On its website, Flexport describes its mission this way:

    Take Control ofYour Supply Chain.  Accelerate performance and growth for your entire supply chain. Ship to and from anywhere. Track everything. Collaborate with everyone. See what happens when data drives your decisions.

    GeekWire provides the following assessment:  "Clark, 49, will take over one of the leading privately held global supply chain companies in Flexport, which was valued at $8 billion after raising a $935 million Series E round in February. Founded in 2013, Flexport provides cloud-based freight forwarding and brokerage services for ocean, air, truck, and rail, among other offerings such as insurance and customs compliance."

    While Flexport and Amazon are not direct competitors, GeekWire points out "Amazon has been building out its logistics arm and its recent announcement of a 'Buy with Prime' program, serving e-commerce sites other than Amazon.com, takes the company further down the path of using its fulfillment and delivery network to offer shipping as a service."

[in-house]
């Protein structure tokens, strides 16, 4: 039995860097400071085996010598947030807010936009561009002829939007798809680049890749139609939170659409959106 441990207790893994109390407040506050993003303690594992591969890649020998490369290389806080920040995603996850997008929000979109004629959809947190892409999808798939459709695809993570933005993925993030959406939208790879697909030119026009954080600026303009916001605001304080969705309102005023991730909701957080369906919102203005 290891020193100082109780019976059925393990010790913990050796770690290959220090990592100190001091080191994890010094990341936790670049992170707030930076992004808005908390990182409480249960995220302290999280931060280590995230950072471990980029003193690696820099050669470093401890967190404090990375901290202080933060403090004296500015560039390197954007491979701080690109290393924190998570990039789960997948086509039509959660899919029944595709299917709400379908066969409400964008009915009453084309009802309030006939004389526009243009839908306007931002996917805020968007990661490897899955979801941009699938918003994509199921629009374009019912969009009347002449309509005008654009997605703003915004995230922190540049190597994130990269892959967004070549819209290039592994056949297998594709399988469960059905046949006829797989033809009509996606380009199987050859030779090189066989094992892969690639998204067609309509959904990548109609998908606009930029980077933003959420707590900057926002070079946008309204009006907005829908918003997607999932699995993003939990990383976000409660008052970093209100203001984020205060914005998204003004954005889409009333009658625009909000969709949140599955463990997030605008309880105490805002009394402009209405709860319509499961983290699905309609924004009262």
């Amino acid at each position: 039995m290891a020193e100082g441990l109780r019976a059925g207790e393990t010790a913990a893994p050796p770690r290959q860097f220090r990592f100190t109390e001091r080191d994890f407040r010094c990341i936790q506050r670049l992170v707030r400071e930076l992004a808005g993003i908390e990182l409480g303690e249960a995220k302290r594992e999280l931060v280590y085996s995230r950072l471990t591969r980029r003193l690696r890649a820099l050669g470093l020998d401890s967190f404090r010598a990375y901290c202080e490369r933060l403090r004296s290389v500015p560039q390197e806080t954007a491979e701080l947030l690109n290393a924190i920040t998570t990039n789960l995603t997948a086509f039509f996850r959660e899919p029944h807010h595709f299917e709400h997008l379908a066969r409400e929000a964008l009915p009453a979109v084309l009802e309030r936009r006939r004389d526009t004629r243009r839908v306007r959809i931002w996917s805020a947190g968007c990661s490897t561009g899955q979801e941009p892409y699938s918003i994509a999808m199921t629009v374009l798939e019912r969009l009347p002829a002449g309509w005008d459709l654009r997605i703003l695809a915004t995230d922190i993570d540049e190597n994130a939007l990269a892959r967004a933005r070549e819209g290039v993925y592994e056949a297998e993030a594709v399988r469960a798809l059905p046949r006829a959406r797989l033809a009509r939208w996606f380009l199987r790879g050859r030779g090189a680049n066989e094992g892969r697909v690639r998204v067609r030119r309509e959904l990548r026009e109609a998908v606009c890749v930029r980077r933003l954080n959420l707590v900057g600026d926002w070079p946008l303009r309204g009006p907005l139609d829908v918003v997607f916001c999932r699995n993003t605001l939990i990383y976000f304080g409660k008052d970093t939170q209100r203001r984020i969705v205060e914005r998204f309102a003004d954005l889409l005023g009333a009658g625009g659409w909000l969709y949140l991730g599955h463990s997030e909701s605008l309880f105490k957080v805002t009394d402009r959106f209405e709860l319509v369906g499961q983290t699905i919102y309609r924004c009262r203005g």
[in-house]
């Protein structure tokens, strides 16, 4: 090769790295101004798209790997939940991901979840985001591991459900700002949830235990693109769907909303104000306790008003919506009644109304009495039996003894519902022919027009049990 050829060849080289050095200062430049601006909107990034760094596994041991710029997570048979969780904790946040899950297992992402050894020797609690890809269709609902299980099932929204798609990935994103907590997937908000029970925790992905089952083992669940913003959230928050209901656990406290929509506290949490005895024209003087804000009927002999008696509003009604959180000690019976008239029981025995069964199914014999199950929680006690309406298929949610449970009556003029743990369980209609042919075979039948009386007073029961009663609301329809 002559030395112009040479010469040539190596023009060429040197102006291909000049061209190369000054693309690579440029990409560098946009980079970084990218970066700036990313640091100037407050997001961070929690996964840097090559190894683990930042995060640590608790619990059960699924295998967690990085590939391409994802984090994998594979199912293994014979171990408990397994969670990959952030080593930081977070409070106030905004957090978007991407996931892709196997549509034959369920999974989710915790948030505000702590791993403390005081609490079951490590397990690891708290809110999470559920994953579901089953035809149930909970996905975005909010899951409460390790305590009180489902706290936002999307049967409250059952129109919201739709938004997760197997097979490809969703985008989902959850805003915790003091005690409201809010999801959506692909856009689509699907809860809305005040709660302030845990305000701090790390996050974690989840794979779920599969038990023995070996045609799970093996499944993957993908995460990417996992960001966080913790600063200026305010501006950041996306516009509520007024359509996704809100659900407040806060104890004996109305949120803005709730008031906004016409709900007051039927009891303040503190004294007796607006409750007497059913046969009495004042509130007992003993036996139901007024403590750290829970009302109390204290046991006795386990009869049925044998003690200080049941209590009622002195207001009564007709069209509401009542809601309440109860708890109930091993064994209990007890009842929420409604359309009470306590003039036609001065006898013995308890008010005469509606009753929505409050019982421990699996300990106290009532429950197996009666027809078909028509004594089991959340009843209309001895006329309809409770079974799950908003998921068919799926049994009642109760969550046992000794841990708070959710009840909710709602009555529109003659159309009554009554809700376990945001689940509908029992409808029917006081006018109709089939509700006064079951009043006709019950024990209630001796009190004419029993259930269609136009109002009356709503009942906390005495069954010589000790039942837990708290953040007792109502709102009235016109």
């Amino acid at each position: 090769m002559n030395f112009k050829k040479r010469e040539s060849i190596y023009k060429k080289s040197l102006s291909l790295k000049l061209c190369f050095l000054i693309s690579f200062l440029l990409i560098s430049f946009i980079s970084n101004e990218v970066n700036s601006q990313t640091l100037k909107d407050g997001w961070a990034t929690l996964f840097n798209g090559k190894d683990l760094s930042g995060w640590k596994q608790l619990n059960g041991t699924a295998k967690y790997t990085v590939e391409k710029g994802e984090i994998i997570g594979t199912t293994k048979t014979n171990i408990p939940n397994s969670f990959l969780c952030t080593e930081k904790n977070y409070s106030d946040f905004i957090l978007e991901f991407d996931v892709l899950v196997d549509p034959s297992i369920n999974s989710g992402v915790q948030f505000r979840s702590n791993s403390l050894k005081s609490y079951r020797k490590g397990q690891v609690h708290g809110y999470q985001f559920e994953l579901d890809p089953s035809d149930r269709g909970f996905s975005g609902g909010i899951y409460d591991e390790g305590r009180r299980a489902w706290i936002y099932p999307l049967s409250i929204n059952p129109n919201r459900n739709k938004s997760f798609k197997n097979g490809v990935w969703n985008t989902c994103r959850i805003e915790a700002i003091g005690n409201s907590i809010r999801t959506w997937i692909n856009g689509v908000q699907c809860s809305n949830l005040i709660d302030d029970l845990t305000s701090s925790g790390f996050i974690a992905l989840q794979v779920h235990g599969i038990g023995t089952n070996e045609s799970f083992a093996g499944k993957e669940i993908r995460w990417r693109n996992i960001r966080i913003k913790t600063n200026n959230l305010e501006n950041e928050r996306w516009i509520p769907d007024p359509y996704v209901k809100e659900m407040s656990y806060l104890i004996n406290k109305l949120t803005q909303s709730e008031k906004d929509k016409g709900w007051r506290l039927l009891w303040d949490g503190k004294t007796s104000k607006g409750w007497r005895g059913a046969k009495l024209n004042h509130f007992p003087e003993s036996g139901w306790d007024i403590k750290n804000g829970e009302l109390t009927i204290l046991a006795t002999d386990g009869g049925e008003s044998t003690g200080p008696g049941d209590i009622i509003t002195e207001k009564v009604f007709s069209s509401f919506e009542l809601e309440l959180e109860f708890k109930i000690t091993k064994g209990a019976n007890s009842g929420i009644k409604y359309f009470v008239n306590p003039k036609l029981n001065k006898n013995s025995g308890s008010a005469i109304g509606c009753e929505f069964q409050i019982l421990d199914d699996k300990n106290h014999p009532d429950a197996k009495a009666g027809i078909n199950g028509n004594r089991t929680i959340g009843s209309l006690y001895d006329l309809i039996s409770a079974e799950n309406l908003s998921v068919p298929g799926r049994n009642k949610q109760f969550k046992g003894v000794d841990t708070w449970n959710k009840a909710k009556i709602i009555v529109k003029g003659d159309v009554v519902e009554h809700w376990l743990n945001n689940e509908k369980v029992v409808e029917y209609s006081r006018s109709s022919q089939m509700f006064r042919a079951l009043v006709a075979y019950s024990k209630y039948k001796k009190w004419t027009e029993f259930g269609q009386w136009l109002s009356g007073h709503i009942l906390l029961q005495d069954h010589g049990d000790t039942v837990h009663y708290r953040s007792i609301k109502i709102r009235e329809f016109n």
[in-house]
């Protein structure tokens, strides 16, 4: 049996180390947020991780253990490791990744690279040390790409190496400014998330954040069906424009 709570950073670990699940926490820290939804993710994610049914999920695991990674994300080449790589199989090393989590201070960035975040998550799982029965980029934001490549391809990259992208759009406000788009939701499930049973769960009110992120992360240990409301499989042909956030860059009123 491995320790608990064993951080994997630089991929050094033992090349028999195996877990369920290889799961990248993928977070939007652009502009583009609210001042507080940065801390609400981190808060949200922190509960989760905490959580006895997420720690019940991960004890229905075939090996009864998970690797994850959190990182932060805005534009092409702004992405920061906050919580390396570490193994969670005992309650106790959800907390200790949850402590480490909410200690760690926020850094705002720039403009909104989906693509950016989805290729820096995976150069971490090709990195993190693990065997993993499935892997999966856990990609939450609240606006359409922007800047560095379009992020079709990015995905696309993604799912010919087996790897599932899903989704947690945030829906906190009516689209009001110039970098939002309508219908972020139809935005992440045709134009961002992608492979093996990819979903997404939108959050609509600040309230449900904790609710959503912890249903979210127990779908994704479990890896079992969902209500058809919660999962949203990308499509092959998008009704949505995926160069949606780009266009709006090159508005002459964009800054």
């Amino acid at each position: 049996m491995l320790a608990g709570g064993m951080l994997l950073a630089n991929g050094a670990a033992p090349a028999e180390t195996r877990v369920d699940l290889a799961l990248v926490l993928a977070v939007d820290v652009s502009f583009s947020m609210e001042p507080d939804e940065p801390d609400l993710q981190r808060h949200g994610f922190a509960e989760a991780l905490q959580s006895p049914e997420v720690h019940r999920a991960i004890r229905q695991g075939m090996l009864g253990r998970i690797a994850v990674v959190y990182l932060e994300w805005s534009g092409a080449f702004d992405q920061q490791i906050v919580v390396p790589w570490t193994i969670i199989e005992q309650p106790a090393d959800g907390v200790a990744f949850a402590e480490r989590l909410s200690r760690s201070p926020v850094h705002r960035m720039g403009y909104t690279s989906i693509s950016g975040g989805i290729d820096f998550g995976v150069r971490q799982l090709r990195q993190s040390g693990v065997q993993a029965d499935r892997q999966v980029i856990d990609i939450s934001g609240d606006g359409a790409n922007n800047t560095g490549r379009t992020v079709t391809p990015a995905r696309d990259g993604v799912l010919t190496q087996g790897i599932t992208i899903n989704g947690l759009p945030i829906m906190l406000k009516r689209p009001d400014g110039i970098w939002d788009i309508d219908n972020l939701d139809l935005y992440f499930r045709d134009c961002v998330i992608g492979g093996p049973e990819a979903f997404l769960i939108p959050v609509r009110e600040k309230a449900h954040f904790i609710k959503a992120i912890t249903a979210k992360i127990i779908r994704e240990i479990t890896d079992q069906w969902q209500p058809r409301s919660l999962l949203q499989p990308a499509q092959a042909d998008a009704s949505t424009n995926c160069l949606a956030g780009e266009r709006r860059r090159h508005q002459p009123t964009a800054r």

The Wall Street Journal writes:

    "Flexport has been an investor darling, raising $2.3 billion in venture capital as its efforts to bring digital technology tools to shipping have drawn Silicon Valley investors into the freight business. The company most recently raised $935 million in February in a Series E investment round, led by venture-capital giant Andreessen Horowitz and billionaire Michael Dell’s MSD Partners.

    "The founding round brought its valuation to $8 billion.

    "Flexport has about 3,500 employees across 23 offices around the world."

    KC's View: